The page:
Cancer Research UK and MedImmune launch ground-breaking biotherapeutics research centre in Cambridge
A new laboratory that will focus on the discovery and development of novel biologic cancer treatments and diagnostics has been opened this week in Cambridge by life sciences minister George Freeman MP.
The state-of-the-art CRUK-MEDI Alliance Laboratory, located on Granta Park, is an innovative collaboration between Cancer Research UK, its commercial arm Cancer Research Technology, and MedImmune, the global biologics research and development arm of AstraZeneca.
“The UK is already leading the way in cancer research, and collaborations such as this help to ensure that we convert that science into new medicines.” - Life Sciences Minister George Freeman
In this important partnership, both Cancer Research UK and MedImmune scientists will work together in the laboratory and collaborate closely to share knowledge and expertise to discover and develop novel biologics to treat and diagnose cancer. The alliance will bring together MedImmune’s world-class human antibody phage display libraries and protein-engineering expertise with Cancer Research UK’s cancer biology expertise.
Cancer Research UK has provided the equipment and operational funding for the laboratory and will contribute a portfolio of novel drug targets through its extensive network of principal investigators. MedImmune will manage the drug discovery process for accepted projects.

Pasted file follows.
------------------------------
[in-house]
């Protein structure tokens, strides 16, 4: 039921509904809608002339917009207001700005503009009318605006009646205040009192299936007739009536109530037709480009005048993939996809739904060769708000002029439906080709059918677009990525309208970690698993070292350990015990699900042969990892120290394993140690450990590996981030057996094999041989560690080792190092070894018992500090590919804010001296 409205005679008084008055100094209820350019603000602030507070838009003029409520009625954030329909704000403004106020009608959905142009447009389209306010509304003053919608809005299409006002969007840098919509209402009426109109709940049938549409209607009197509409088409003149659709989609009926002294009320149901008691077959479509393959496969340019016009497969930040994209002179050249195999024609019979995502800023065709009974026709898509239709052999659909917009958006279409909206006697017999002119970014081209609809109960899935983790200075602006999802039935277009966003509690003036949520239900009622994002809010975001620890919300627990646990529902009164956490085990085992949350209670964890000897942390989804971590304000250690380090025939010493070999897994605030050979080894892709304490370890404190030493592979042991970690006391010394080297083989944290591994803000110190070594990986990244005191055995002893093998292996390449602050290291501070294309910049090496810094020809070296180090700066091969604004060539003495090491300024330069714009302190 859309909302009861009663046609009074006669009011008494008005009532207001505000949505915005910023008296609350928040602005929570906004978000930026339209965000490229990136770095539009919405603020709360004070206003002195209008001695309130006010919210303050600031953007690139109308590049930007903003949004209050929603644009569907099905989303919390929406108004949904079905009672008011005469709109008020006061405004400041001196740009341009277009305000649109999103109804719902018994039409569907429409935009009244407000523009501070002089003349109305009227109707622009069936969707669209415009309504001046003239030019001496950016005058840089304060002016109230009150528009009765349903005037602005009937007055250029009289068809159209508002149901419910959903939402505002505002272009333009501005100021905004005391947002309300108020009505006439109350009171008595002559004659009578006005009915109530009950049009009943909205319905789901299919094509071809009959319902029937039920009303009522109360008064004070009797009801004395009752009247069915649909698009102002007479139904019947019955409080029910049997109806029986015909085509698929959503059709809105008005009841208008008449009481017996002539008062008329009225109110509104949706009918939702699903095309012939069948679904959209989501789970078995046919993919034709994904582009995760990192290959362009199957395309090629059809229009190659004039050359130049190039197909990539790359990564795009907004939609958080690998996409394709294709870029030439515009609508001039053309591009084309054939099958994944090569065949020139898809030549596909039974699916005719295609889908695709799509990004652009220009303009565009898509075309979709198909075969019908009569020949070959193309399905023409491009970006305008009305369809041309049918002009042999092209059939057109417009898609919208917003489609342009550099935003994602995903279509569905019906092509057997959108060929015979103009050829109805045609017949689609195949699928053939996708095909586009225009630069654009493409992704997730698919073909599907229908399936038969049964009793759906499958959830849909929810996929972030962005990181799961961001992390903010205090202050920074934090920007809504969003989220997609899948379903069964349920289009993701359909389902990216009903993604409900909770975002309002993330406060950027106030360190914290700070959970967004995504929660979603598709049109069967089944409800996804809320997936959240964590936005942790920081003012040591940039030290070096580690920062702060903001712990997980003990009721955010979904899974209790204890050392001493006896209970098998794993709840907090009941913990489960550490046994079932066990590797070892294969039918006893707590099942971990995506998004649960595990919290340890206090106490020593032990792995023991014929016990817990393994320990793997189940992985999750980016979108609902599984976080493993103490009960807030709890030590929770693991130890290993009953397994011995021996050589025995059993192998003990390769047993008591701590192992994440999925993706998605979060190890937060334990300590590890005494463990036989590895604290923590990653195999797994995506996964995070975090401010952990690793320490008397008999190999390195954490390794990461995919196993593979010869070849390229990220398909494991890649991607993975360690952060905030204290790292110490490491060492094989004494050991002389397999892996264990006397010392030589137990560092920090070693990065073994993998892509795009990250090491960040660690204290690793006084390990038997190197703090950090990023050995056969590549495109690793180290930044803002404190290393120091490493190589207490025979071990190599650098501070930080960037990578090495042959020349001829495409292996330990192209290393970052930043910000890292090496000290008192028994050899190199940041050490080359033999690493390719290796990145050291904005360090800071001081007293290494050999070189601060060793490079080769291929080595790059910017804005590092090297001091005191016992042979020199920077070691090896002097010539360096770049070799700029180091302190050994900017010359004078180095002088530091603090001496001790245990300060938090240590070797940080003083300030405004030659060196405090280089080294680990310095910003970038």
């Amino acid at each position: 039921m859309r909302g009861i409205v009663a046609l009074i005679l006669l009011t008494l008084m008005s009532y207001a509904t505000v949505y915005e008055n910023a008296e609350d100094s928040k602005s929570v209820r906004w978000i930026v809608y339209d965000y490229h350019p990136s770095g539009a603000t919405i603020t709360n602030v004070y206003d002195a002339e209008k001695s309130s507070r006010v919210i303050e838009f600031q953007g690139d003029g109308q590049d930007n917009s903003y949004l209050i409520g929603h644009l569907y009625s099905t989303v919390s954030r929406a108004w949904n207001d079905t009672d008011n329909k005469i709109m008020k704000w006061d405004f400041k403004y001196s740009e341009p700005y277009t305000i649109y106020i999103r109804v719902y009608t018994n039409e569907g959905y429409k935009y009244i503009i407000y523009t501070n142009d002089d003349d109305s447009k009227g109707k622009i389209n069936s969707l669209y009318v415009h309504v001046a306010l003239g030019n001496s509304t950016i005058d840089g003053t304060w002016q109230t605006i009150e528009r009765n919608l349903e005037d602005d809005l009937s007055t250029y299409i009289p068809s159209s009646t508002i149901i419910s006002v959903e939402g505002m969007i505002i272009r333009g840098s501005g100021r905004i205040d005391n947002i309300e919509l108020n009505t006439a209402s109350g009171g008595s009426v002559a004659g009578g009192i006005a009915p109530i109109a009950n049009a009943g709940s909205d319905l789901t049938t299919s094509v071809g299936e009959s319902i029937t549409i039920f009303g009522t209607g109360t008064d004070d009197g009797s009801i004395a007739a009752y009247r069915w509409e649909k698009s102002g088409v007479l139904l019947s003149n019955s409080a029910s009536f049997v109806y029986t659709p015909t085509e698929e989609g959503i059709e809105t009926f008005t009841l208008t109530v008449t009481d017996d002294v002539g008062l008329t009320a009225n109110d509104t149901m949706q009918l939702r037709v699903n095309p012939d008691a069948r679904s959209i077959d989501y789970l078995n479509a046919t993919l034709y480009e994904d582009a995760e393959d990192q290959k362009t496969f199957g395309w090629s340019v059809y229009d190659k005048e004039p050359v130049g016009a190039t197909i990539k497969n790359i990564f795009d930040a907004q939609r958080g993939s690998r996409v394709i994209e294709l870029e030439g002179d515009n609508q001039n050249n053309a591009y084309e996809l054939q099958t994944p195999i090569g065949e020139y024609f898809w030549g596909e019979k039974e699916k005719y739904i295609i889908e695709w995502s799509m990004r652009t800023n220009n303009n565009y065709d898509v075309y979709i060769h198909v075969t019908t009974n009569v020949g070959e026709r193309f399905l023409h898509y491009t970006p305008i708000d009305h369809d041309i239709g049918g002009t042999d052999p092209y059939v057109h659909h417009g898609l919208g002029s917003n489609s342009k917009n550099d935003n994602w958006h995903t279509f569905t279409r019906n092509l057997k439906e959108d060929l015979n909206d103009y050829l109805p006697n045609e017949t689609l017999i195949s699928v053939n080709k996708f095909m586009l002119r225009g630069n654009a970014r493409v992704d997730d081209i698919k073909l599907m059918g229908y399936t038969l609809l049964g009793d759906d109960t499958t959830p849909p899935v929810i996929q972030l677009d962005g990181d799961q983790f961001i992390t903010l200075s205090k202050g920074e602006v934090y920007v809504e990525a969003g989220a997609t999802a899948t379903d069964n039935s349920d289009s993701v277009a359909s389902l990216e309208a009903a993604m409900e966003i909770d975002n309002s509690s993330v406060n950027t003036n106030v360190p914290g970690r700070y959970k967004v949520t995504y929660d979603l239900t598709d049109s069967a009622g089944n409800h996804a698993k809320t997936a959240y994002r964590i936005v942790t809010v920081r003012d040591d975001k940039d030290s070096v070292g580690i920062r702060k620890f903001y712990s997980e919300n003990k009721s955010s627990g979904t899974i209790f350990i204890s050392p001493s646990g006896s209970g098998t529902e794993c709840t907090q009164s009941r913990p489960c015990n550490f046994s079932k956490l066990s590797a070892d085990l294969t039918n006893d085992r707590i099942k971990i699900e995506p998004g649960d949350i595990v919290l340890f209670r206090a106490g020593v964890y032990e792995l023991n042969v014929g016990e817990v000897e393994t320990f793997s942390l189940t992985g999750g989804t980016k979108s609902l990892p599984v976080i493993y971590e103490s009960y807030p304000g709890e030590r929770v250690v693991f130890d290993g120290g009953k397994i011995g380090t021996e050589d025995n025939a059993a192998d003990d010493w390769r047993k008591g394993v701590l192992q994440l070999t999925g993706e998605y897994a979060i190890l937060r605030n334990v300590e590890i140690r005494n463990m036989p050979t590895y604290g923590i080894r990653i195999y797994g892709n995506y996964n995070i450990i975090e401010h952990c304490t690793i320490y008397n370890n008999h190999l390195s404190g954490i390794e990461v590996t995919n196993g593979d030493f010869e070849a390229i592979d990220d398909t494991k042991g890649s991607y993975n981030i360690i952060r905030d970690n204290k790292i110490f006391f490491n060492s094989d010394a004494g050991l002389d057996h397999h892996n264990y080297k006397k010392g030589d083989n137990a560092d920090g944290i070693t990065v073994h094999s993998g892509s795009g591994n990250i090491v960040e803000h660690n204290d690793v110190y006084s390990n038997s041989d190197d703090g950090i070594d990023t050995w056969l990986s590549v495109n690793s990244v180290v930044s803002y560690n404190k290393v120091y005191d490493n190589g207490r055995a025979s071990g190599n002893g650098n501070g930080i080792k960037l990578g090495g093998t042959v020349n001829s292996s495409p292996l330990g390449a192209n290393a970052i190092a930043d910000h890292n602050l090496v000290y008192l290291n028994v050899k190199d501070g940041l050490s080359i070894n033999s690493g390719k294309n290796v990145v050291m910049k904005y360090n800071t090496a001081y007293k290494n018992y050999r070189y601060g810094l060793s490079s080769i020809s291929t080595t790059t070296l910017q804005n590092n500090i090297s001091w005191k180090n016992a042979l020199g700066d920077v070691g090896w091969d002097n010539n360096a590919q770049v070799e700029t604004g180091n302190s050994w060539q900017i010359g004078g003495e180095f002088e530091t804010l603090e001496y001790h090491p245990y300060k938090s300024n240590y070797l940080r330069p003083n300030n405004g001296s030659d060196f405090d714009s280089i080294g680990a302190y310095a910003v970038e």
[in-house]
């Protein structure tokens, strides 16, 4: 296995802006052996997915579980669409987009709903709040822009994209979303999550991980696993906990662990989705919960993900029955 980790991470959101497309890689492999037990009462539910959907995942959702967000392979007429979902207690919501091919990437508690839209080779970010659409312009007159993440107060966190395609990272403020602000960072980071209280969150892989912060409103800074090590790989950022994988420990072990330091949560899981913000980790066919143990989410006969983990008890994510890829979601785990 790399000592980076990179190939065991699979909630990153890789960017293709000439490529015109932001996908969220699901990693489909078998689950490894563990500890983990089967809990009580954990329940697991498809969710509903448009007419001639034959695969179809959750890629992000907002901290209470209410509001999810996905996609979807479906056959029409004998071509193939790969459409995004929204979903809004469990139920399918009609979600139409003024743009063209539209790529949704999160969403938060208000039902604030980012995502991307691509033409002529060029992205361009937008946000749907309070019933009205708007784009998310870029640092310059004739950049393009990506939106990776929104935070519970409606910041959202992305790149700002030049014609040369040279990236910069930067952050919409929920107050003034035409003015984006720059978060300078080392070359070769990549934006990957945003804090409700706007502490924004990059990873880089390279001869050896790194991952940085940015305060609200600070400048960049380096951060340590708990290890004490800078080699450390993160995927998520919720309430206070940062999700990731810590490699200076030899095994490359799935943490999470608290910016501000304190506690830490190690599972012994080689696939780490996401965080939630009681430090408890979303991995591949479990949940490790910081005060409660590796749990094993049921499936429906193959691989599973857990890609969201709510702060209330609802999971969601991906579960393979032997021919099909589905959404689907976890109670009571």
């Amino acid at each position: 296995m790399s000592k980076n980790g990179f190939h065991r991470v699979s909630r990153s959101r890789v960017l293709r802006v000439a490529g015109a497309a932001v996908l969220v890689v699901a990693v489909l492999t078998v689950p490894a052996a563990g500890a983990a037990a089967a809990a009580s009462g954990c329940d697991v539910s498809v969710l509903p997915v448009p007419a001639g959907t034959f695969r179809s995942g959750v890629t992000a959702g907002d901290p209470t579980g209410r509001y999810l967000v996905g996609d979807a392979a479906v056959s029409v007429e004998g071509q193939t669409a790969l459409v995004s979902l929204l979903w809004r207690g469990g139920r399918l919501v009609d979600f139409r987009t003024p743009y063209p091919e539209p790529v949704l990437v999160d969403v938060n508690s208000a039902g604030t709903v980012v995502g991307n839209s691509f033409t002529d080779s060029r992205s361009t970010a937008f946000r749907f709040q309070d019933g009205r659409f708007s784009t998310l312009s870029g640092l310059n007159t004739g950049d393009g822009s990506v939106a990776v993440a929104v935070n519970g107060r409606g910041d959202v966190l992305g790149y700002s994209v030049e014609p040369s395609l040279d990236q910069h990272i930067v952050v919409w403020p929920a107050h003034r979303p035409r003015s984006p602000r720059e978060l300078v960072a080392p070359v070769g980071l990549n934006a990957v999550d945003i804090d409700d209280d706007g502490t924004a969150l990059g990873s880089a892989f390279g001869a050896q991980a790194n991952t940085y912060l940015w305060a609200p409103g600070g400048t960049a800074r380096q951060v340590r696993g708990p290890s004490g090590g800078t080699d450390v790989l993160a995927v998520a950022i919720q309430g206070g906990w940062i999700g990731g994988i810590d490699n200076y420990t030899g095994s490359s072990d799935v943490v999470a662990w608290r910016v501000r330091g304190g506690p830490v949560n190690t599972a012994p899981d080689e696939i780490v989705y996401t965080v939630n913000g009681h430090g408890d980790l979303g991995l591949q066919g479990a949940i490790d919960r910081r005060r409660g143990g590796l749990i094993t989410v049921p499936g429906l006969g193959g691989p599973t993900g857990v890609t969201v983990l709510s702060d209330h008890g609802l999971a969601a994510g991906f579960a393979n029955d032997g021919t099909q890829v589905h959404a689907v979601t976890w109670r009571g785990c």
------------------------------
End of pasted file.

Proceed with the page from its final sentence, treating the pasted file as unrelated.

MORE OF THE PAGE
Dr Maria Groves, head of the CRUK-MEDI Alliance Laboratory and associate director at MedImmune, said: “This laboratory is truly a collaborative approach and its success will depend on three key factors: the application of our high-quality and diverse phage display libraries; designing a drug discovery process that will enable us to find specific potent antibodies with the right mechanism against the disease target and, finally, building a network of principal investigators who will have the opportunity to generate novel ideas for oncology therapeutics.
“We are driven to engineer the best antibodies and identify which components of cancer make the best targets for treatment. There’s a lot of ground to cover and we’re delighted to be working in partnership to advance this exciting field.”
Life Sciences Minister George Freeman said: “This pioneering new laboratory in Cambridge highlights the vital role that Cancer Research UK and other charities play in funding exciting medical research which has the potential to help many patients. This ambitious project unites academia and industry to translate world-leading research from the laboratory into crucial new treatments for patients. The UK is already leading the way in cancer research, and collaborations such as this help to ensure that we convert that science into new medicines.”
Dr Nigel Blackburn, Cancer Research UK’s director of drug development, said: “Increasing investment in biotherapeutic treatment forms a key part of Cancer Research UK’s research strategy.
“We’re delighted to embark on this exciting new initiative, which will give leading Cancer Research UK scientists access to the latest antibody-engineering technologies and expertise. This will create opportunities to translate breakthroughs in our understanding of cancer biology into urgently needed new cancer treatments.”
Notes to Editor
For press enquiries please contact the Cancer Research UK\CRT press office on 020 3469 8300 or, out-of-hours, 07050 264 059.
Biological treatments or ‘biotherapeutics’ refer to any type of treatment that is produced by – or involves – living cells. That is, instead of drugs made from chemicals synthesised in the lab – these are therapies that are based on biological processes in cells, which we can engineer to help fight cancer.
For more information see: http://www.cancerresearchuk.org/about-cancer/cancers-in-general/treatment/biological/